Virginia voter ID law comes with a price
Democrats almost unanimously opposed the voter identification bill passed this year by the state assembly. And the bill’s critics say that a companion executive order signed last month by Gov. Bob McDonnell means that taxpayer money must now be spent to fix what they see as a discriminatory and unnecessary law.
The executive order supplements Senate Bill 1, which significantly strengthens the state’s requirement that voters must provide an approved form of identification at the polls. Previously, voters without ID could simply sign an affidavit affirming their identity. Under the new law, voters with no ID could cast a provisional ballot and then would have three days to present a valid ID.
Before signing the bill, McDonnell had sought to address fears that it could disenfranchise eligible voters who did not have valid identification. He proposed an amendment that would have allowed voters without ID to sign a waiver asserting their identity, which poll officials would have then matched with signatures on file. But legislators rejected McDonnell’s amendment during the special session, and McDonnell signed the bill into law without it.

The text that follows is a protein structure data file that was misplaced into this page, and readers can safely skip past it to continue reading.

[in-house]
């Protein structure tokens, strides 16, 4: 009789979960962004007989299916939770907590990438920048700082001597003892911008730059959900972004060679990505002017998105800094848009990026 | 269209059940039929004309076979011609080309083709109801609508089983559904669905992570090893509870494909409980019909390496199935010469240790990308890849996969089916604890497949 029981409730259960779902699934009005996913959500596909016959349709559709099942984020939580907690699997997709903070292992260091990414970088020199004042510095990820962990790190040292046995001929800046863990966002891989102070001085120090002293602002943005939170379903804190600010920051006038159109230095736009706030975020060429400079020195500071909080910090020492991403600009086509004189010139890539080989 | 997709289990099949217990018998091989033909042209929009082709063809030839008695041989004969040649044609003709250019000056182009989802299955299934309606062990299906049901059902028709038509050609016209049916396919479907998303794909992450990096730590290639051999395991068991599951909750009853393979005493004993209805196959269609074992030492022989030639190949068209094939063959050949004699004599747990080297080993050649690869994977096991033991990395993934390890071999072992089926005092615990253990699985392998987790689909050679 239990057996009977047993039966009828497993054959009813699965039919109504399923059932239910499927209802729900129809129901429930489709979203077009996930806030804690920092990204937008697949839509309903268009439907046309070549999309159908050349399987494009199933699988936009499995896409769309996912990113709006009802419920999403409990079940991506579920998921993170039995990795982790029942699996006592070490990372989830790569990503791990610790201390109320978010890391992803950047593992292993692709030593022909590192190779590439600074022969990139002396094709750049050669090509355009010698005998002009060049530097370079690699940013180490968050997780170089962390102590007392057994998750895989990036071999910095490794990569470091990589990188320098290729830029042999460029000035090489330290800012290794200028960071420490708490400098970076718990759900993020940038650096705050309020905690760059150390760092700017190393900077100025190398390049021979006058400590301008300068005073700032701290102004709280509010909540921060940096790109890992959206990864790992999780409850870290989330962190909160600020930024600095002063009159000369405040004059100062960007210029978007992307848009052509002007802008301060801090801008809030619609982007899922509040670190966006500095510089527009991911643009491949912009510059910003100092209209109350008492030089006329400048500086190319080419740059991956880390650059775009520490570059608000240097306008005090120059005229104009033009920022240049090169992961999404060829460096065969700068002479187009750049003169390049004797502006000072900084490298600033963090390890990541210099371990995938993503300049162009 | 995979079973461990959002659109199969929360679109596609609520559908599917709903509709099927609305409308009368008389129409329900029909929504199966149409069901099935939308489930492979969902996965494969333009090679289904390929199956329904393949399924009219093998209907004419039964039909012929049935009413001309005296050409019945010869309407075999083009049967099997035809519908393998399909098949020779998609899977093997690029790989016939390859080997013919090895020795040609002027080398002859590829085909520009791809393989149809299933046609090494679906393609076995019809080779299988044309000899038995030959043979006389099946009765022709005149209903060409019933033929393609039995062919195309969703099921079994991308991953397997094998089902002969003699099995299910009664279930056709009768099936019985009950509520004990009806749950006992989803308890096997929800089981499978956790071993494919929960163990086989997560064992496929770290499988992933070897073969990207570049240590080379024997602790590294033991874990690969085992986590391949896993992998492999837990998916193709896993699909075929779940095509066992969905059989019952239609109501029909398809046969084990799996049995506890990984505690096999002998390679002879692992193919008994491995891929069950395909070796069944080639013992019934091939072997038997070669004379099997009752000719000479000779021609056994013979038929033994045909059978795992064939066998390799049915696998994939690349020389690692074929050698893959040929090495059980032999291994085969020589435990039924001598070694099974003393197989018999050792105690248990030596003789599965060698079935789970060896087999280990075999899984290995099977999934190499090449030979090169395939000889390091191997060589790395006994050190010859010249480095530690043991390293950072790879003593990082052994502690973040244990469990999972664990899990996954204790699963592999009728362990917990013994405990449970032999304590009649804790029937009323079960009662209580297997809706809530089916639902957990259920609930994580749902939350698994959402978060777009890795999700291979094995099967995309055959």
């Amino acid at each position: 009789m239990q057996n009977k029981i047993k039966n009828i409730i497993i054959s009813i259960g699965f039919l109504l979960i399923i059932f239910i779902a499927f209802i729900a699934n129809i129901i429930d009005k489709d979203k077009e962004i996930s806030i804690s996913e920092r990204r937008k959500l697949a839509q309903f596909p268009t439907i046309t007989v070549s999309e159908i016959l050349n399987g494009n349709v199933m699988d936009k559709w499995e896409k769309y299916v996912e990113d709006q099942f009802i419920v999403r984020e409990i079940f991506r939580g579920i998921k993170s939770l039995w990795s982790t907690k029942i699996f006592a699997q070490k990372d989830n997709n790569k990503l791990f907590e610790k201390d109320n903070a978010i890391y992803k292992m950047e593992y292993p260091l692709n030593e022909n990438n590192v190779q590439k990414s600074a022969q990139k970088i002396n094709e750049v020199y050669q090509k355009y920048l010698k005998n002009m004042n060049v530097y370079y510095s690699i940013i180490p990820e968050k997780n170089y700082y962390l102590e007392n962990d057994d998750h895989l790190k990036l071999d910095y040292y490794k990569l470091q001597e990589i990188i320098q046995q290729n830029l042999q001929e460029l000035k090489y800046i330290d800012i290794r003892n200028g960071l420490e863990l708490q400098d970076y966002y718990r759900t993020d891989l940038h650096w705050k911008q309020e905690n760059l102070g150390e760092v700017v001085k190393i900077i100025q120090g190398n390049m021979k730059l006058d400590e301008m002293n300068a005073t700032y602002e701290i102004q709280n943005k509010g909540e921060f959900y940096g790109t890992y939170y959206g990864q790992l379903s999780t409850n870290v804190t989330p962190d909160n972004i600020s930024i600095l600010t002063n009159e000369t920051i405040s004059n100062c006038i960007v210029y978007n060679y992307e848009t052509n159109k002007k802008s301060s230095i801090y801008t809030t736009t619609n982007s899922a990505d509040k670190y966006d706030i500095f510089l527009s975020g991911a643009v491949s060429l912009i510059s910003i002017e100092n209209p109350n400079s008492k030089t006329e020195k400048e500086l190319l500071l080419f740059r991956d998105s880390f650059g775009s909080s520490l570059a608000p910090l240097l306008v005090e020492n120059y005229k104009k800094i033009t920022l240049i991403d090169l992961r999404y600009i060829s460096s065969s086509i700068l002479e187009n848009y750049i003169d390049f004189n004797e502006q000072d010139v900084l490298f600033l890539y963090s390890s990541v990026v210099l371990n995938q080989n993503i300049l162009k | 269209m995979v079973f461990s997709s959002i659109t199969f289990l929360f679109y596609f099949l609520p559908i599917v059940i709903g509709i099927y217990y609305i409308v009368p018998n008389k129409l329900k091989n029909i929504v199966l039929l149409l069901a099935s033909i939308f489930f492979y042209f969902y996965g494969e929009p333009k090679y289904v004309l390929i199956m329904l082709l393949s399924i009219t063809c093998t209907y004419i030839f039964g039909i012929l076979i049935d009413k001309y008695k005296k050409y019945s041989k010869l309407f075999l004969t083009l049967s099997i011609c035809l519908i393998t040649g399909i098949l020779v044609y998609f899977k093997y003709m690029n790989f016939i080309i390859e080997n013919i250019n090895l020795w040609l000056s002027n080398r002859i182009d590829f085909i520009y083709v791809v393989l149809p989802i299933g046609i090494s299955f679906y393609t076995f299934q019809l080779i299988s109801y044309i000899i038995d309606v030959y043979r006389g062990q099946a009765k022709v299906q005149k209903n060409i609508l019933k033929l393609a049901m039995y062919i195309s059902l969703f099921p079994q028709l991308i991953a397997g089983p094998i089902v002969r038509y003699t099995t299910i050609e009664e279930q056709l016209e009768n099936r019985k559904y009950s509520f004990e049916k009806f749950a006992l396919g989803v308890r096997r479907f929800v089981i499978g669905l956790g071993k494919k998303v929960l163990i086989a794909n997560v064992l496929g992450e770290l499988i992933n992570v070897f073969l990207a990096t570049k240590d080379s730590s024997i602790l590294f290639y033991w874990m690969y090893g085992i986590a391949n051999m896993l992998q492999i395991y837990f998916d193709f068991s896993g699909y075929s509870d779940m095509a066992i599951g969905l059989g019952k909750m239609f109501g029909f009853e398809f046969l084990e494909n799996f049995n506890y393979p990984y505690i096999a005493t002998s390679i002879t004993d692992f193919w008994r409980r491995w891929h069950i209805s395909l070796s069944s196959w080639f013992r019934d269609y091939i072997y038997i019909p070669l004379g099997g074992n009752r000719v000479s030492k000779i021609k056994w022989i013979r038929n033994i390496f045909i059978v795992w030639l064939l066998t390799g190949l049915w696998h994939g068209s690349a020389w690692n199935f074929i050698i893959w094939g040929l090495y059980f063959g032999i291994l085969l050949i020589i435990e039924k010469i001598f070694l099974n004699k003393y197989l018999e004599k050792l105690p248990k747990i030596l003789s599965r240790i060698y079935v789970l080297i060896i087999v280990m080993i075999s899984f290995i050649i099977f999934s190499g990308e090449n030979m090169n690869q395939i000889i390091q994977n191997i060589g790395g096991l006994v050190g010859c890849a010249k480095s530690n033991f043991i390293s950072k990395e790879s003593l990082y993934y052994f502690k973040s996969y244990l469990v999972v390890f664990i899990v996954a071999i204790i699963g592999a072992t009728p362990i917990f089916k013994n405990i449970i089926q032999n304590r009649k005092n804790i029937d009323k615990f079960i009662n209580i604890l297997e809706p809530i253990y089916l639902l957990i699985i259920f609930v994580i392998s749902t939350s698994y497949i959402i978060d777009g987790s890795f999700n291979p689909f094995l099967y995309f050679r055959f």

McDonnell then issued an executive order instructing the State Board of Elections to send new voter registration cards, an acceptable form of ID under the new law, to all registered Virginia voters at a cost of $1.36 million. Board of Elections Secretary Donald Palmer said his group planned to spend “hundreds of thousands of dollars” on additional voter outreach efforts.
Claire Gastañaga, the executive director of the ACLU of Virginia, said McDonnell should have vetoed the bill rather than attempting to use the executive order to alleviate concerns that it would disenfranchise voters.
“We’re disappointed that he didn’t veto it,” Gastañaga said. “The bill will prevent some people from voting and there’s no real good reason for it. Anything they’re doing now is costing taxpayers money the taxpayers didn’t need to spend.”
In a release explaining the executive order, the McDonnell administration stated that “well over 99 percent” of Virginians complied with the state’s election laws.